Human Rights / Health

To Live Togehter Positively in Germany

Friday, November 29, 2013
As for 2012, 81,89 million people live in Germany. Out of this number, according to an estimate of the Robert-Koch-Institut, about 78,000 people (63,000 men, 15,000 women and 200 children) live with HIV. 65% are men who have sex with men, 22% are women and men who have heterosexual sex and 11% are intravenous drug abusers. The other 2% are people who have been infected in the early 1980’s by blood transfusion, and people who have been infected before, while or after their birth by their mothers.
The estimated number of not yet diagnosed and therefore unknown HIV-infections is 14,000.
After the rate of new infections reached a peak level in the 1980s, it has been decreasing until the end of the 1990s. But since 2000, the number of new HIV-infections is rising again. The total number of new infections in 2012 is about 3,400 people.
Since many people in Germany who live with an HIV infection get medical treatment, the death rate has significantly decreased and HIV positive people become older and older. In 2012, about 550 deaths caused by HIV/AIDS have been reported.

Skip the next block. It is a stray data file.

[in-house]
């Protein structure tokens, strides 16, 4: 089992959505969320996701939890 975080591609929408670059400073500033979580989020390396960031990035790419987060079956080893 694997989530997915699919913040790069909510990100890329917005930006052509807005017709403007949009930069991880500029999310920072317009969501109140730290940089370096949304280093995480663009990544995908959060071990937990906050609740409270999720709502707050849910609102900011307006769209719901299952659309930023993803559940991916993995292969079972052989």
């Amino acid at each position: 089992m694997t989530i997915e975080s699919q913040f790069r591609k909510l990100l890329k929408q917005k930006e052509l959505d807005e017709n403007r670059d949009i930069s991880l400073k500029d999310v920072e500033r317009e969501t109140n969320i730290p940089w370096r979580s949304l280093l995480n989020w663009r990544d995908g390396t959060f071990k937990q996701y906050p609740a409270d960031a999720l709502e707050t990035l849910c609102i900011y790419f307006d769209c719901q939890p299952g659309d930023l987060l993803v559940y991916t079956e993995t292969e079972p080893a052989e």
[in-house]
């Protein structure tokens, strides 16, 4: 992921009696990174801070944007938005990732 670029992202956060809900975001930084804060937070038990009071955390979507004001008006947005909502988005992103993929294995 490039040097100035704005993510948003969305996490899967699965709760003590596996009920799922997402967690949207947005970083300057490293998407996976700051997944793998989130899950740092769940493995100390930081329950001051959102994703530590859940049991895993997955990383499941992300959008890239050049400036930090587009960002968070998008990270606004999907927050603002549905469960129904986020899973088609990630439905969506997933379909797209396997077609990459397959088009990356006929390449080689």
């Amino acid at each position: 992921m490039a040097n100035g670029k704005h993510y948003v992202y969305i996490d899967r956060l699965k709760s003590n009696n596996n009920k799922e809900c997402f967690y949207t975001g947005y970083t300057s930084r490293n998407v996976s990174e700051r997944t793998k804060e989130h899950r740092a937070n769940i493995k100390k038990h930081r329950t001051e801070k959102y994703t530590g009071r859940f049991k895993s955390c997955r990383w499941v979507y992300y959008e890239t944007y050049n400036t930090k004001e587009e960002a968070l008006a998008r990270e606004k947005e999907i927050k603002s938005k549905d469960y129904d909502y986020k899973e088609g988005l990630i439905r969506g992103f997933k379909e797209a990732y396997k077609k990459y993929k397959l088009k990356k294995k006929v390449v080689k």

In Germany, it is obligatory to have health insurance. Costs for the HIV/AIDS treatment are covered by the insurance. This is one reason for the increasing life expectancy of people who are infected with HIV and it is an important requirement to combat HIV/AIDS.
Besides the increasingly good medical treatment for HIV positive people, an important topic for the fight against HIV/AIDS are preventive programs and campaigns. Since one important reason for the spreading of HIV/AIDS is still lack of information and knowledge about the virus, many educational programs and campaigns are being implemented. At the same time, it is assumed that the widely existing discrimination of people who live with HIV/AIDS causes a great problem not only for the people who are affected. For as long as HIV/AIDS is a taboo, people might be ashamed to get tested or to ask their sexual partners to get tested or use a condom.
Two of the most known campaigns of the last years are the „Don’t give AIDS a chance“ campaign, which encourages people to use condoms, and the campaign „to live together positively“, which stands against the discrimination of HIV positive people and for the inclusion of HIV positive individuals in all parts of social life. Countless huge posters in all kinds of public places such as train stations and streets as well as TV spots are part of these ongoing campaigns. 
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